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Read the Fine Print

The opinions expressed by columnists are their own and do not necessarily represent the views of

WASHINGTON -- The glow is off the rose. The euphoria is gone. The thrilled, awe-inspired crowds are no longer there. No, that's not a reflection on the recent Michael Jackson media madness. Instead, it's a summary of the Obama family outing to Russia, Italy and Africa. Other than a week's respite from the deepening U.S. financial crisis, the collapse of constitutional government in Honduras, and staged photo ops, the trip yielded little to give the American people hope that the O-Team comprehends the dangers we face in this world -- or what to do about them.

The trip to Chad and the G-8 summit in L'Aquila, Italy, produced no serious risks to our future -- other than the snapshot of Mr. Obama shaking hands with Libya's colorfully clad Moammar Gadhafi, the usual Euro-pablum about global warming's (now re-branded as "climate change") being "the greatest threat to mankind," and empty promises to do more about peacekeeping in Africa. The real damage was done earlier, in Moscow.

According to White House officials busily briefing on what this week's trip was supposed to achieve, Iran was "front and center" on our president's agenda. But the Russians dismissed the recent "unpleasantness" in Iran and the thought of any action against the theocrats in Tehran before Mr. Obama even arrived in Moscow. As Air Force One headed east, Russian President Dmitri Medvedev, dutifully following Vladimir Putin's well-honed lead, said: "If I understand correctly, the United States would like to establish more open and more direct relations with Iran. We support this choice. It would be counterproductive to resort to other sanctions." The O-Team describes this as pragmatism. So much for human rights in Persia.

The O-Team also sought to enlist Russian help in pressuring Iran and North Korea to abandon efforts to develop nuclear weapons and the means of delivering them. About the best they got was an acknowledgment from Medvedev: "We should make our utmost (effort) to prevent any negative trends there." To reassure the dubious, he added, "We share the same attitude toward this problem."

Whether the patently naive Mr. Obama believes this falsehood is unknown. We can only hope that those accompanying our commander in chief know better. In February, Moscow's nuclear technicians helped their Iranian counterparts turn on the Russian-built Bushehr nuclear power plant. Despite American overtures to the contrary, the facility still is scheduled to come fully on line -- and therefore generate not only electricity but also plutonium that can be used in nuclear weapons -- before the end of the year.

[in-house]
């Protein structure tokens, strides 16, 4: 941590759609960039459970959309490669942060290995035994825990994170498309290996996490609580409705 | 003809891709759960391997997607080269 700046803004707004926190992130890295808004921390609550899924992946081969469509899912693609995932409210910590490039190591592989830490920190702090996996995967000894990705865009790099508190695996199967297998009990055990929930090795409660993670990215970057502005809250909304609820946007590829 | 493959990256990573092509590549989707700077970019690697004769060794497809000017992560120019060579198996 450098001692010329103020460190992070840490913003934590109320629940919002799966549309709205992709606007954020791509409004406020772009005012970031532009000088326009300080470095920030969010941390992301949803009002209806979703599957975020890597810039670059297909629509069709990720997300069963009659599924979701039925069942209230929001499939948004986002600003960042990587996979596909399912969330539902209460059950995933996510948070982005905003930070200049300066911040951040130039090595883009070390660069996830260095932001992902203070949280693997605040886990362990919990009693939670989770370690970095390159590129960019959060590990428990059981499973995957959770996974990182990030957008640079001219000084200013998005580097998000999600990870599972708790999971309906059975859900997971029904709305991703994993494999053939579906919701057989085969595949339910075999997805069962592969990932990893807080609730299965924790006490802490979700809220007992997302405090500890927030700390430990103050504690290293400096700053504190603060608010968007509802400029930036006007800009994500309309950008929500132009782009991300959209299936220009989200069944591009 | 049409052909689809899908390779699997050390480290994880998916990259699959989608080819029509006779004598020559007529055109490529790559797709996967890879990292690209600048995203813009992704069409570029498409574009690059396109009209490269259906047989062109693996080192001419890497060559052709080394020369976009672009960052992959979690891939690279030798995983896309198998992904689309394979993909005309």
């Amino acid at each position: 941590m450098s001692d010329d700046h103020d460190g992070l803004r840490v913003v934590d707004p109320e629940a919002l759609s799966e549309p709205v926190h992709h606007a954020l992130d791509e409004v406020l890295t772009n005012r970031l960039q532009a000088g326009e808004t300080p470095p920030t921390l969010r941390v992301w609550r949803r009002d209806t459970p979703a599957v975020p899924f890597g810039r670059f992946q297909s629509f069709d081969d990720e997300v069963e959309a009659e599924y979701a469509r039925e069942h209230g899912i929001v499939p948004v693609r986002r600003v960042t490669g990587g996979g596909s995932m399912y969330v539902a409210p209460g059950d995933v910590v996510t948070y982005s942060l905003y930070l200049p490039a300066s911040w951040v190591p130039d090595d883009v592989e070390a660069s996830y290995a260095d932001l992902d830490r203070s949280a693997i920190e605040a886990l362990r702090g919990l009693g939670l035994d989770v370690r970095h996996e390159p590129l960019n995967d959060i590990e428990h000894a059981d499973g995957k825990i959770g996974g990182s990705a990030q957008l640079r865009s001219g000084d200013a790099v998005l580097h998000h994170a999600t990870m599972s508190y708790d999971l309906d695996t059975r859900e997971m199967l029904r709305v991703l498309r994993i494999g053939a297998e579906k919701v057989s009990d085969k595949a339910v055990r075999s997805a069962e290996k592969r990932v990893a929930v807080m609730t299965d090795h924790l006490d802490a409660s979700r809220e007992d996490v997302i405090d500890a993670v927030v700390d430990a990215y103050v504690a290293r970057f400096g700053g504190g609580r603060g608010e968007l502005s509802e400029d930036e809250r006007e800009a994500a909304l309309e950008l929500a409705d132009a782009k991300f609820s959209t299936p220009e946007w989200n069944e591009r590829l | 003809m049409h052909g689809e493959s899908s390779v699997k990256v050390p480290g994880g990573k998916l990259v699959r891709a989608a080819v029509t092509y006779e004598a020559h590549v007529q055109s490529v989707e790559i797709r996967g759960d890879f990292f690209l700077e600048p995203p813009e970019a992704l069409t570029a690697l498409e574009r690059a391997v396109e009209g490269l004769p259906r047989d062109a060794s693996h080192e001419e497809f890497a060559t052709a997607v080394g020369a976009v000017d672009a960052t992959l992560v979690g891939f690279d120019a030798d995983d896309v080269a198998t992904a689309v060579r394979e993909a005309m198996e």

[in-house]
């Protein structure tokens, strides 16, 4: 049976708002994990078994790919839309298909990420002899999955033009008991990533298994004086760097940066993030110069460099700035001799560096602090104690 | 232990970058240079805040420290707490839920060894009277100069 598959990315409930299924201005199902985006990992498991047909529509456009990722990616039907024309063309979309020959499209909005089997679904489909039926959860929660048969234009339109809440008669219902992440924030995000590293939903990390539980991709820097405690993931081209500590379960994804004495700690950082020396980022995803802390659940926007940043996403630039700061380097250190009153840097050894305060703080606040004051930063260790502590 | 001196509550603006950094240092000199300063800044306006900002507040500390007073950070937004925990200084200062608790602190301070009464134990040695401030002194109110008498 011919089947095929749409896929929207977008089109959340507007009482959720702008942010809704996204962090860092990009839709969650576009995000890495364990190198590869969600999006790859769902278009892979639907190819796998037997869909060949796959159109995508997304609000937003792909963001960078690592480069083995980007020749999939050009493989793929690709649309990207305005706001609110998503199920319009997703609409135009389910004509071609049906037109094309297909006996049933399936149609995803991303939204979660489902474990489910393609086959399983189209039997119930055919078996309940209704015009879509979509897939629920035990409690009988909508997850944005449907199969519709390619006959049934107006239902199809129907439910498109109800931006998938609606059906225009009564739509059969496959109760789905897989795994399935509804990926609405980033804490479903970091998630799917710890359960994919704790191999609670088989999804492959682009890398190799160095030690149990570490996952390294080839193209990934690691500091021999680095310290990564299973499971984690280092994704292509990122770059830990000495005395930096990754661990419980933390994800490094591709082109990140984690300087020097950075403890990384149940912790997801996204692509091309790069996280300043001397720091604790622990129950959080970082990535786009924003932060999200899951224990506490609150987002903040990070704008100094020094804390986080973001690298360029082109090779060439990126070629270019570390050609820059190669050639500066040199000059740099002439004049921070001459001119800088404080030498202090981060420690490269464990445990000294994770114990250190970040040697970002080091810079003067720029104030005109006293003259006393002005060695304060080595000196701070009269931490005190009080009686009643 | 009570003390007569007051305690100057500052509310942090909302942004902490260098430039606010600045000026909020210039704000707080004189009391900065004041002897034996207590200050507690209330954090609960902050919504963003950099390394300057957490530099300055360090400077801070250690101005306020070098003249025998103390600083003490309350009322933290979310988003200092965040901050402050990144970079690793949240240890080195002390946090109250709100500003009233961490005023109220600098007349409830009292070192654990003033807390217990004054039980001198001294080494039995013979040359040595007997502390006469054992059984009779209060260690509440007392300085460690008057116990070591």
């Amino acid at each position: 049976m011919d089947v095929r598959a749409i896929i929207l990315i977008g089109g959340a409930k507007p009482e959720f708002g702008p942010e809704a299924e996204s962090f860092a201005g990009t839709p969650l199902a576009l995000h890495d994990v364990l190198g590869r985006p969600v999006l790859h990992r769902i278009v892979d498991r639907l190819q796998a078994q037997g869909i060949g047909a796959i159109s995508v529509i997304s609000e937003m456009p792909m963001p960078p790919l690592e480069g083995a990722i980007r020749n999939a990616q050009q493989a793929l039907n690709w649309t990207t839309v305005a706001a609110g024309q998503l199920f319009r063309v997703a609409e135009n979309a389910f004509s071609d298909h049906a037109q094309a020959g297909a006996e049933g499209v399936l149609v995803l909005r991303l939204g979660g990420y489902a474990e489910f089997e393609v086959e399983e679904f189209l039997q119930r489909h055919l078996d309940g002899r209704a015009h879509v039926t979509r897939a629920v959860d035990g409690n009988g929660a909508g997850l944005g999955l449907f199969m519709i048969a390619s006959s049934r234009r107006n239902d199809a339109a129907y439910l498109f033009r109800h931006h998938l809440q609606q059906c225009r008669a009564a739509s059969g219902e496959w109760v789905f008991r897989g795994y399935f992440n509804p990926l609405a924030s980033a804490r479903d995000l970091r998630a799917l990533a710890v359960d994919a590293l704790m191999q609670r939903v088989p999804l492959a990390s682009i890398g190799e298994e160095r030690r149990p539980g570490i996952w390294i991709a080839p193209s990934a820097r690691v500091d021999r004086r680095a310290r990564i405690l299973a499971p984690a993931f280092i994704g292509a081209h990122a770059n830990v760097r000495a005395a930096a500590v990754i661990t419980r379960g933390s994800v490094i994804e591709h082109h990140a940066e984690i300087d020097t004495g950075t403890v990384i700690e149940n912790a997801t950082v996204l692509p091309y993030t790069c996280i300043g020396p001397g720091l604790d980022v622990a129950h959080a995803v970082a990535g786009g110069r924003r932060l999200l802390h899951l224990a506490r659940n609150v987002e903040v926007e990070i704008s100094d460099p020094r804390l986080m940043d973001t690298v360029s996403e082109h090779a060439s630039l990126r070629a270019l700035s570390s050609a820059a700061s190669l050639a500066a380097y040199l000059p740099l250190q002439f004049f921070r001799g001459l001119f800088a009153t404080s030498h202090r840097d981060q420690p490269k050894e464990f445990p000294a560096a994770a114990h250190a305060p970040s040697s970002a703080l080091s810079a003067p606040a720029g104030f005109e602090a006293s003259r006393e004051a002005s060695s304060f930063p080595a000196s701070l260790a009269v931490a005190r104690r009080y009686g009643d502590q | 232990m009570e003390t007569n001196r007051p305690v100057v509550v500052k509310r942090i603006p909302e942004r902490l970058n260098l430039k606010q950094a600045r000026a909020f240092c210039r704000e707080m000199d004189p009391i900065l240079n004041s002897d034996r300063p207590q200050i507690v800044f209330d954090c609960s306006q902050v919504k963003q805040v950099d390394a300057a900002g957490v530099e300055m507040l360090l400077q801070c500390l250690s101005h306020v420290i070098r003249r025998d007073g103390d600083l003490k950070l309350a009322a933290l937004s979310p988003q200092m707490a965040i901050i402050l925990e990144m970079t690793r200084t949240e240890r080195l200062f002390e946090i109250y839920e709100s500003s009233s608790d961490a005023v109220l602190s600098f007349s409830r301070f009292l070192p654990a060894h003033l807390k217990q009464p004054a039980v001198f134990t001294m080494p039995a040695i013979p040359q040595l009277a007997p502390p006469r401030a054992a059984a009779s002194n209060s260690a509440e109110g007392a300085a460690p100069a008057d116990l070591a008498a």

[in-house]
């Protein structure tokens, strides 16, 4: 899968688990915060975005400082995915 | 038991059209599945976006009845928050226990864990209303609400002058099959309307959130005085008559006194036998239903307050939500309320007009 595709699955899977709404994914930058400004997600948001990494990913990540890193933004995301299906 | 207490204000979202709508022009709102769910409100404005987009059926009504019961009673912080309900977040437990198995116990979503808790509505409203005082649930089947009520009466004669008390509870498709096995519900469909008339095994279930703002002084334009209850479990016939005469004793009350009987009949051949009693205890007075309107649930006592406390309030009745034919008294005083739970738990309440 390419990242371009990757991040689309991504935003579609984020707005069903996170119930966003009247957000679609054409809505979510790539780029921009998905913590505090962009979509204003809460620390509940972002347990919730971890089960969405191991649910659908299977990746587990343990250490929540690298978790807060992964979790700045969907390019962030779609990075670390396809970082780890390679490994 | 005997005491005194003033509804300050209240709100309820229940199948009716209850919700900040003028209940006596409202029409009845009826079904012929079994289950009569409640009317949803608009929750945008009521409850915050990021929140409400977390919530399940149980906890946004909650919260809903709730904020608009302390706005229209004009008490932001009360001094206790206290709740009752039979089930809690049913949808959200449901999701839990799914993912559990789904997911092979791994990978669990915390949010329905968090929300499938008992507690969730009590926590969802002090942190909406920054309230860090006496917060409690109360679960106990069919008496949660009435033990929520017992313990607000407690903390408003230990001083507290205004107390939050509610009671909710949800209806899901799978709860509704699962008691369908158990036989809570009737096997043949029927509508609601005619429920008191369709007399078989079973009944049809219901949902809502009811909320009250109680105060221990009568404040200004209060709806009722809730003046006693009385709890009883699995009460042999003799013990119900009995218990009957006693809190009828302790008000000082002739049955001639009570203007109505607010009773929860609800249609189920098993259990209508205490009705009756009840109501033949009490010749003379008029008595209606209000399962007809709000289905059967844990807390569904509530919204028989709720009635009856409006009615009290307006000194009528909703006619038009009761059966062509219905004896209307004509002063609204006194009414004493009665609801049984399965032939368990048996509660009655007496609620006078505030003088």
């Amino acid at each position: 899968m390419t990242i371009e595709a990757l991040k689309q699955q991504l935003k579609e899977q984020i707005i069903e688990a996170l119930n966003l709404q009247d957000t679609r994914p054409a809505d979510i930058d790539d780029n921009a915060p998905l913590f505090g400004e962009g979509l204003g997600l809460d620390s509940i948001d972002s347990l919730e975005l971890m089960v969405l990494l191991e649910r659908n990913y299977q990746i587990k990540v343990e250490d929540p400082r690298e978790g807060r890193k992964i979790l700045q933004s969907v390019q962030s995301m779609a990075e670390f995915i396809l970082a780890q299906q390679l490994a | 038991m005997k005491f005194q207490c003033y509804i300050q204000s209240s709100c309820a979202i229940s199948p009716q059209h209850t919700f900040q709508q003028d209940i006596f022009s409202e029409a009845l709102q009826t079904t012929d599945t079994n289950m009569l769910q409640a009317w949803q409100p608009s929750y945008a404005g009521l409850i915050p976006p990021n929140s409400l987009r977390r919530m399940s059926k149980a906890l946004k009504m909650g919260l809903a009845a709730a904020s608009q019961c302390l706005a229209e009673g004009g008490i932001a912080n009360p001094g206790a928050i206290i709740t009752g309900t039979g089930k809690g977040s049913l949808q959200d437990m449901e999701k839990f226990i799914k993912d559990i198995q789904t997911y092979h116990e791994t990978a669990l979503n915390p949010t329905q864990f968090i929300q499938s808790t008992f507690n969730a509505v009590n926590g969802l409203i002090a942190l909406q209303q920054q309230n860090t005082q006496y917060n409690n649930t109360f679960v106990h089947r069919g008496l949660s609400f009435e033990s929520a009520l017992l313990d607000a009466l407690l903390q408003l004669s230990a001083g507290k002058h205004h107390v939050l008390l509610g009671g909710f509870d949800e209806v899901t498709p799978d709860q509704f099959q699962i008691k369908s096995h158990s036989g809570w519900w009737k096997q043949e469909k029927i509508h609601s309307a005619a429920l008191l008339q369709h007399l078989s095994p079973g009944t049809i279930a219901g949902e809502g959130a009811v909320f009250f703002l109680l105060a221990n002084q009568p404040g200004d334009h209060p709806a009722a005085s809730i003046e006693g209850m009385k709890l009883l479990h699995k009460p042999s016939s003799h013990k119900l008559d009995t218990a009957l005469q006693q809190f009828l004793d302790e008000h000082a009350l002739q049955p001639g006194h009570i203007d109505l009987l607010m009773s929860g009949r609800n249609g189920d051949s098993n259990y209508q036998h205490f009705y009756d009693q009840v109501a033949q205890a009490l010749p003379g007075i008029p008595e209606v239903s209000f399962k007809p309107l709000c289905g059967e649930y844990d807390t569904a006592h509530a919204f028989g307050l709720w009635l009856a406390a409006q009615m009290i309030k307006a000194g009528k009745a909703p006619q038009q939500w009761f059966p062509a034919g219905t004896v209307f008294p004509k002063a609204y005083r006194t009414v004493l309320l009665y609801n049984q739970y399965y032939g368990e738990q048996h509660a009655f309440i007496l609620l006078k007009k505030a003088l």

After spending nearly a full day with Medvedev, Mr. Obama sat down to a two-hour breakfast with the real power in Moscow, Prime Minister Vladimir Putin. Though Putin said afterward, "With you, we link all our hopes for the furtherance of relations between our two countries," there is little to show for such platitudes.

Just to make sure everyone knows who is calling the shots in the Kremlin, while Obama and Putin were sitting down to swap stories over caviar, Kyrgyzstan's president, Kurmanbek Bakiyev, did Moscow's bidding and signed a new lease for the U.S.-built air base at Manas. In February, Bakiyev announced that the base, a crucial logistics hub for U.S. and NATO troops in Afghanistan, would be closed this summer. The only change: a price hike, from $17 million to $60 million, in annual rent. The Russians also announced that U.S. combat troops and supplies now can transit Russian territory to get in and out of Afghanistan. What Mr. Obama had to give away to get these deals hasn't been announced.

The bottom line is that Russia will continue selling S-300s -- the most advanced air-defense weapons in the world -- to Iran. The Russians will not agree to any stringent intervention that might prevent Tehran and Pyongyang from acquiring deliverable nuclear weapons. Worst of all, the "joint understanding" on reducing Russian and U.S. nuclear arsenals, which Obama and Medvedev signed with such a flourish Monday, is being interpreted differently already in both Moscow and Washington.

According to the O-Team, they made it "crystal clear" to the Russians "right from the beginning" that there "is no linkage" between a new Strategic Arms Reduction Treaty and the construction of U.S.-NATO ballistic missile defense systems in the Czech Republic and Poland. But shortly after they inked the deal, Medvedev observed: "The joint understanding, which has just been signed, declares the link between offensive and defensive armaments. This is a step forward. A short time ago, we had nothing but disagreements. Now we confirm this link, which enables us to bring our positions closer together." In short, somebody isn't telling the truth.

Like so much else in the Obama administration -- whether it is a bank bailout, an "economic stimulus," health care reform or a tax hike -- the devils are in the details. Sure hope someone who cares is reading the fine print.

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